Beijing Botanical Gardens: Nestled in the Western Hills, the beautiful botanical gardens are a welcome respite from the city’s bustling atmosphere. The Beijing Gardens Conservatory is home to around 3000 different types of flora and a rainforest house.
Summer Palace: Now a UNESCO world heritage site, the Summer Palace situated in the northwestern suburbs, was once used by the royal court as a summer retreat to escape from the heat of the city. This imperial structure with its expansive palace grounds, temples, gardens, pavilions and the majestic 17-arch bridge spanning over the lake, make for a great tourist attraction.
Fragrant Hills Park: The Fragrant Hills Park is situated against the backdrop of the Western Hills. A short hike will lead you to Incense-Burner Peak, however if you do not feel like walking you can opt for the chairlift to go up and enjoy the expansive view of the countryside. In autumn the hillside is covered in splashes of red maple leaves and the view is simply spectacular.
Temple of Heaven Park: Built in the 15th century, this signature landmark, which is China’s largest temple complex, is symbolic of Beijing’s rich cultural legacy. This UNESCO World Heritage Site is known for its unique and distinctive architectural features. Observe the fact that the temples are round and the bases square, which signifies the ancient Chinese belief that heaven is round and earth is square. Therefore you will find the northern end of the park is semicircular and the southern end is square in shape.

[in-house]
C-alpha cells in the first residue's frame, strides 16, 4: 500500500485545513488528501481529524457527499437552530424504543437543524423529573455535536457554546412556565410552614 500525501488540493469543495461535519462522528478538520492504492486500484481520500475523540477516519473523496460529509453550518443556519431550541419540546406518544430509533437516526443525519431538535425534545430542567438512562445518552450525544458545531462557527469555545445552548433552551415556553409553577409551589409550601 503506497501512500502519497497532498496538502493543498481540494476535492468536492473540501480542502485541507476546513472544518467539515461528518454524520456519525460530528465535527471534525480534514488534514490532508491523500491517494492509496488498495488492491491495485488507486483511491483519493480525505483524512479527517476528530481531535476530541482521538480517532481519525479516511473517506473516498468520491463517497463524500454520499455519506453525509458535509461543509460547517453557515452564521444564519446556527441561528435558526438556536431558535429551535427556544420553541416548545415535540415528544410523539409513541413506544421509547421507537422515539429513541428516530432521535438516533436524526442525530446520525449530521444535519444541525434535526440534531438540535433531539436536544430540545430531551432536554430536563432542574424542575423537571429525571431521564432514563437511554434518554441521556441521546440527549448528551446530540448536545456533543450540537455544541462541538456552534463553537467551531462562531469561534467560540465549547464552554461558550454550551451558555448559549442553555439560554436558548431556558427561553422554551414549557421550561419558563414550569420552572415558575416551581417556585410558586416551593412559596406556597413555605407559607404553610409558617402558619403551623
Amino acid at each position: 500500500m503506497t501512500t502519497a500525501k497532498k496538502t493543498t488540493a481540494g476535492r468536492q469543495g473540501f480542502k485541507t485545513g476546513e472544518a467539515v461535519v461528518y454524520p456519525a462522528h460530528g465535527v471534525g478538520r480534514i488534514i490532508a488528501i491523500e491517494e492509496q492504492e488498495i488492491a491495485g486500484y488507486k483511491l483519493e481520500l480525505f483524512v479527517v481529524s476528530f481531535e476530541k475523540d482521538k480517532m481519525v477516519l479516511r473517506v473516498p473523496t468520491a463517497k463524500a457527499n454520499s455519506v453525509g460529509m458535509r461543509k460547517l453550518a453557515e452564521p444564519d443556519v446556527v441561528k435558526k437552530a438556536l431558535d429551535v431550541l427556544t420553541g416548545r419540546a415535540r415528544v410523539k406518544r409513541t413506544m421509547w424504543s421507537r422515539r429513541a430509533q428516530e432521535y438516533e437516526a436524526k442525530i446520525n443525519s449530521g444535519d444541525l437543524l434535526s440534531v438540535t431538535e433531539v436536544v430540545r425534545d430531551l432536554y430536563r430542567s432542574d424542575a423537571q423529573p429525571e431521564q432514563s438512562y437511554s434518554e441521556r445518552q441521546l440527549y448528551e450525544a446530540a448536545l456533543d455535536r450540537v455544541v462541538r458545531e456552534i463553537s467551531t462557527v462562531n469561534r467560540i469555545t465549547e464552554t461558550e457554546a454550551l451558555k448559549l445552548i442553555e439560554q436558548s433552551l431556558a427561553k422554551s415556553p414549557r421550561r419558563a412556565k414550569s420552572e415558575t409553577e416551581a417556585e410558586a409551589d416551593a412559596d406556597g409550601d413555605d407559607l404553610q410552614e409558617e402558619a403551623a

798 Art District: 798 Art District, a group of radical art studios in the workshops of a largely abandoned military electronics complex, attracts artists, visitors and collectors from across the world. The contemporary art galleries, studios and cafes stand in complete contrast to the Communist propaganda; fading slogans exhorting the toiling masses can still be seen on some of the factories’ walls, reminding artists and visitors of the fervour that fuelled the Chinese Cultural Revolution.
Bell Tower: At one time a bell tower could be found in all the Chinese cities and was used to make general announcements or inform the citizens of curfews. Originally constructed in 1272, the Bell Tower in Beijing was destroyed a number of times by fire and war. The present structure dates back to 1745. It is worthwhile to climb up the steep steps to enjoy sweeping views of the city and marvel at the 63-tonne bell close up.
Beijing Aquarium: The Beijing Aquarium, the ‘world’s largest indoor aquarium’ is home to Amazon rainforest coral reef and a shark aquarium where, if you are adventurous enough, you can dive with the flesh eaters. There is also a marine mammal pavilion where you can enjoy aquatic animal displays.
Beijing Zoo: The Beijing Zoo is home to the world famous giant pandas and also a good collection of polar bears. Besides marveling at these beautiful creatures, you can enjoy a pleasant stroll amid the vast parklands, trees and along willow-fringed lakes.
The Bird’s Nest: The national stadium which hosted the opening and closing ceremonies of the 2008Olympics has become a showpiece of China’s growing power and wealth. The success of the Olympics has turned the structure into a source of national pride. The iconic stadium can seat 80,000 people is giving the other major attractions of Beijing a run for their money.
Tour the Hutong district: Step back in time with a tour of Hutong, this part of town was an ancient area of housing where courtyards were surrounded by single-storey houses. You can hop onto a rickshaw or traverse on foot to explore this ancient section of Beijing, it’s a great way to spend an afternoon.